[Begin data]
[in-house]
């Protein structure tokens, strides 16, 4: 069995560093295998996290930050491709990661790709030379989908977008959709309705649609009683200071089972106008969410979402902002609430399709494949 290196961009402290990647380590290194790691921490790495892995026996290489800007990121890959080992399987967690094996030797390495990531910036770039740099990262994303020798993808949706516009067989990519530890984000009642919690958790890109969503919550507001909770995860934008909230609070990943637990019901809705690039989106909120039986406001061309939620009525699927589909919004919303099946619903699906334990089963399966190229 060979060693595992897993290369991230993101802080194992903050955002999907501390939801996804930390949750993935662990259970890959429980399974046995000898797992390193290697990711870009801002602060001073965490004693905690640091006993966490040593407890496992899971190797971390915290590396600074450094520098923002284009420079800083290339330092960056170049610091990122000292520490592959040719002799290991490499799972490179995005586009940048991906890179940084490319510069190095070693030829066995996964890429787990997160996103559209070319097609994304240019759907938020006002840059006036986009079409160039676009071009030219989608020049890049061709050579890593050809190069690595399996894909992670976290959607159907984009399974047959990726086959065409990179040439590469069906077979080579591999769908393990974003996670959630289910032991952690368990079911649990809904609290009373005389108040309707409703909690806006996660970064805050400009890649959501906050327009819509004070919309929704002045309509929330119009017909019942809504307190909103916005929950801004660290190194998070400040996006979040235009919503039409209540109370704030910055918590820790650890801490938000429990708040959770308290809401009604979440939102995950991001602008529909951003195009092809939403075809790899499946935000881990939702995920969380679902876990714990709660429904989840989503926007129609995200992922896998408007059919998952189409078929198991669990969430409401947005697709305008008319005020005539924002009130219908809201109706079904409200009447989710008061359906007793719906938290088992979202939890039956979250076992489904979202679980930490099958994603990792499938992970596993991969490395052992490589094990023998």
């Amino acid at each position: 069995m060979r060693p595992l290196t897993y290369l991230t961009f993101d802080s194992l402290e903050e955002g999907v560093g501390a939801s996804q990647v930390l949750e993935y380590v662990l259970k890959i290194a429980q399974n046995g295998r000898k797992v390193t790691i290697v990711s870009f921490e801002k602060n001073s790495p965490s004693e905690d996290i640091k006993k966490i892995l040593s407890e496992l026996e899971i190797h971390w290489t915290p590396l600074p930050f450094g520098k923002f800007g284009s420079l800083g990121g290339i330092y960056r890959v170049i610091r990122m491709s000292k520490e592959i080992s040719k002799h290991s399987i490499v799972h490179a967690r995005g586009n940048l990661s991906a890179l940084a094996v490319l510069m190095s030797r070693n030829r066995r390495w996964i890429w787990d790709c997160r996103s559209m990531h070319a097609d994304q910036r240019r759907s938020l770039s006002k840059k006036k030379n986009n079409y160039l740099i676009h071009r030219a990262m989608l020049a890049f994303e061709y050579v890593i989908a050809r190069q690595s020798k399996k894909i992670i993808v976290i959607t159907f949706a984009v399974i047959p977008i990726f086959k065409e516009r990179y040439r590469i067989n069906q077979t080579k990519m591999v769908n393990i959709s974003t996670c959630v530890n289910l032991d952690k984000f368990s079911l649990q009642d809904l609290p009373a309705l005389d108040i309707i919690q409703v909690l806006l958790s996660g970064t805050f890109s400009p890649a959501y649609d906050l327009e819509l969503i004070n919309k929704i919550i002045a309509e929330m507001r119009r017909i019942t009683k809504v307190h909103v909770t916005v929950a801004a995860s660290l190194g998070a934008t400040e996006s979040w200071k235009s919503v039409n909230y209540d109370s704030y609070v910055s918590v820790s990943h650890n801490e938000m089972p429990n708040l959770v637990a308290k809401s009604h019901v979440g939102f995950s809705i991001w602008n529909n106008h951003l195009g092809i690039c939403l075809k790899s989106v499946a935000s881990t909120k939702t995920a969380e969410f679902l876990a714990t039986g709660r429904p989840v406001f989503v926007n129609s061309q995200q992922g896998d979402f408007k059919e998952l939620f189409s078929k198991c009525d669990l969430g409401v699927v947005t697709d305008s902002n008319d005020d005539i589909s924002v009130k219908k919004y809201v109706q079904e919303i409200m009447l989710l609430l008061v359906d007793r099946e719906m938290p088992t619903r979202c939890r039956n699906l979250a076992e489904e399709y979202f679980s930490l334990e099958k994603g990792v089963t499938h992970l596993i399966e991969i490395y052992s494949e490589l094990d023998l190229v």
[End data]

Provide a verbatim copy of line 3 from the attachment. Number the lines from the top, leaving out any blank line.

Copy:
């Amino acid at each position: 069995m060979r060693p595992l290196t897993y290369l991230t961009f993101d802080s194992l402290e903050e955002g999907v560093g501390a939801s996804q990647v930390l949750e993935y380590v662990l259970k890959i290194a429980q399974n046995g295998r000898k797992v390193t790691i290697v990711s870009f921490e801002k602060n001073s790495p965490s004693e905690d996290i640091k006993k966490i892995l040593s407890e496992l026996e899971i190797h971390w290489t915290p590396l600074p930050f450094g520098k923002f800007g284009s420079l800083g990121g290339i330092y960056r890959v170049i610091r990122m491709s000292k520490e592959i080992s040719k002799h290991s399987i490499v799972h490179a967690r995005g586009n940048l990661s991906a890179l940084a094996v490319l510069m190095s030797r070693n030829r066995r390495w996964i890429w787990d790709c997160r996103s559209m990531h070319a097609d994304q910036r240019r759907s938020l770039s006002k840059k006036k030379n986009n079409y160039l740099i676009h071009r030219a990262m989608l020049a890049f994303e061709y050579v890593i989908a050809r190069q690595s020798k399996k894909i992670i993808v976290i959607t159907f949706a984009v399974i047959p977008i990726f086959k065409e516009r990179y040439r590469i067989n069906q077979t080579k990519m591999v769908n393990i959709s974003t996670c959630v530890n289910l032991d952690k984000f368990s079911l649990q009642d809904l609290p009373a309705l005389d108040i309707i919690q409703v909690l806006l958790s996660g970064t805050f890109s400009p890649a959501y649609d906050l327009e819509l969503i004070n919309k929704i919550i002045a309509e929330m507001r119009r017909i019942t009683k809504v307190h909103v909770t916005v929950a801004a995860s660290l190194g998070a934008t400040e996006s979040w200071k235009s919503v039409n909230y209540d109370s704030y609070v910055s918590v820790s990943h650890n801490e938000m089972p429990n708040l959770v637990a308290k809401s009604h019901v979440g939102f995950s809705i991001w602008n529909n106008h951003l195009g092809i690039c939403l075809k790899s989106v499946a935000s881990t909120k939702t995920a969380e969410f679902l876990a714990t039986g709660r429904p989840v406001f989503v926007n129609s061309q995200q992922g896998d979402f408007k059919e998952l939620f189409s078929k198991c009525d669990l969430g409401v699927v947005t697709d305008s902002n008319d005020d005539i589909s924002v009130k219908k919004y809201v109706q079904e919303i409200m009447l989710l609430l008061v359906d007793r099946e719906m938290p088992t619903r979202c939890r039956n699906l979250a076992e489904e399709y979202f679980s930490l334990e099958k994603g990792v089963t499938h992970l596993i399966e991969i490395y052992s494949e490589l094990d023998l190229v």